1. jeff
    October 19, 2010 4:38 pm

    If Merriweather didn’t get suspended (50k for a hit worse than either of Harrison’s hit) Harrison is safe.

  2. NW PA Joe
    October 19, 2010 4:59 pm

    The NFL has a problem on its hands because the Harrison hit on Massaquoi is not illegal. Harrison did not lead with his helmet. His shoulder pad got up in Massaquoi’s facemask as a result of his momentum and Massaquoi lowering his head as he tried to control the ball.

    It will be interesting to see what the NFL does. I don’t think that he will be fined.

  3. Ex-Pat Pittsburgh Girl
    October 19, 2010 5:19 pm

    Harrison is getting fined $75K according to ESPN. No suspension.

  4. NW PA Joe
    October 19, 2010 5:21 pm

    I guess I was wrong. Harrison was fined $75000.

  5. unsatisfied
    October 19, 2010 5:28 pm

    he should be able to shake that out of his couch cushions…..

  6. Ms. Redd
    October 19, 2010 5:32 pm

    Why was Harrison fined 75000 while Meriwether, who’se hit was blatantly on purpose, only fined 50000? Seems like Goodell is once again out to get the Steelers (a la Ben’s suspension)

  7. Bram R
    October 19, 2010 8:13 pm

    Harrison is going to get suspended or more heavily fined for running his mouth at a time when the NFL was just starting to get its arms around this issue.

    Not meaning to pile on along with your dementors, Ginny, but since we’re directly on the topic… “If those two players had been seriously injured, I wouldn’t dare BREATHE a joke about it.” … from what I understand, that’s the thing with concussish head injuries. You CAN get up and walk off the field and maybe even come back to play after a few series of downs. That doesn’t mean you’re not seriously injured; nobody can tell just cuz they roused themselves to totter off.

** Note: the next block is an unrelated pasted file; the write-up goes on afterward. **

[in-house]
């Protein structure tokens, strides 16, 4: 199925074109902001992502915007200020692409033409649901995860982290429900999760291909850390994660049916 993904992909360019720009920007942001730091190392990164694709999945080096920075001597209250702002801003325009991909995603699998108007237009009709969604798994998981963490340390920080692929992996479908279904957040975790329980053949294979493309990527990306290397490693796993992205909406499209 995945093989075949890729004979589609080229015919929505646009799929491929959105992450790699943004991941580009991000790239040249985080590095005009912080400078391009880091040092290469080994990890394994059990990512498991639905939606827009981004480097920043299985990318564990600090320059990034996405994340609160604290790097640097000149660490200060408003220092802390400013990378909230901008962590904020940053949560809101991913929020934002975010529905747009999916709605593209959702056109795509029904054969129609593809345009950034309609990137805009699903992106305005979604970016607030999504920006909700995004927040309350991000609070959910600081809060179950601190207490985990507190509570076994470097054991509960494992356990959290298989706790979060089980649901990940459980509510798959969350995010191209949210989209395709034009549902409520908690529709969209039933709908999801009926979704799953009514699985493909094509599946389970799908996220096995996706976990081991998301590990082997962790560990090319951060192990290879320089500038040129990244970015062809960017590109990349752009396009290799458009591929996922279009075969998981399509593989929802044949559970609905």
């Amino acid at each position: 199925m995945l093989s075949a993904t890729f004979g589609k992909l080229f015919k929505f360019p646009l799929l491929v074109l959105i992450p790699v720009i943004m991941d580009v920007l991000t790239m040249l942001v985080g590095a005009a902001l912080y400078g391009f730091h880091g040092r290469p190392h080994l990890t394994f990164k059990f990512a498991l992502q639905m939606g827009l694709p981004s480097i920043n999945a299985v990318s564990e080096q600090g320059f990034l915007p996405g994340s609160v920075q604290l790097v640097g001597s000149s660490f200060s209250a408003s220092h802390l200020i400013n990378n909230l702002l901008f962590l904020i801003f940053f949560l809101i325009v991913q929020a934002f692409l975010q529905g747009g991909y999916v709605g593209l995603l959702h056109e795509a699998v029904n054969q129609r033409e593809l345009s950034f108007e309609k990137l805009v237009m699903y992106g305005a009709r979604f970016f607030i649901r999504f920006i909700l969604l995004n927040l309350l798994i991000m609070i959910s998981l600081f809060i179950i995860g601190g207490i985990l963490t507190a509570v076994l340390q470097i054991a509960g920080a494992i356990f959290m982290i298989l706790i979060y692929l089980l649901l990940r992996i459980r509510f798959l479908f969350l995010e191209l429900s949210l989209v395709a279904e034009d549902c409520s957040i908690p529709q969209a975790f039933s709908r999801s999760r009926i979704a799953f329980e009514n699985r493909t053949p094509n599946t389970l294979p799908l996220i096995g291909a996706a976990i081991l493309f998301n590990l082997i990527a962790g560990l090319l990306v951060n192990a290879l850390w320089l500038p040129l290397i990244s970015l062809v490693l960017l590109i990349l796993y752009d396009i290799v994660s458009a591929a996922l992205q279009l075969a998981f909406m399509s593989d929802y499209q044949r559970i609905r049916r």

8. PittinDC
    October 19, 2010 8:13 pm

    Ms. Redd, Harrison was fined more because they said he was a “repeat offender.” I believe that he was fined for a similar hit in the past.

    I wish I could see a slow motion clip of the hit – it didn’t look like he lead with his head on the clips that I have seen thus far. Nevertheless, I think they league felt like they had to fine him because of all of the talk surrounding the hits.

  9. Different Brian
    October 19, 2010 9:54 pm

    Like NW PA Joe said, he wasn’t ‘leading’ with his helmet, as the motion of two bodies in motion kinda led his helmet into the other’s helmet. This is the problem with fines and ejections for fouls based on “helmet to helmet contact”… the intent can be to lower the shoulder, meanwhile the other body shifts and you’re crackin’ skulls.

    It speaks to the hypocrisy of the NFL. Kinda like governments with tobacco. If you hate it THAT much, then forbid it completely. But they won’t. Because they profit too much off the product.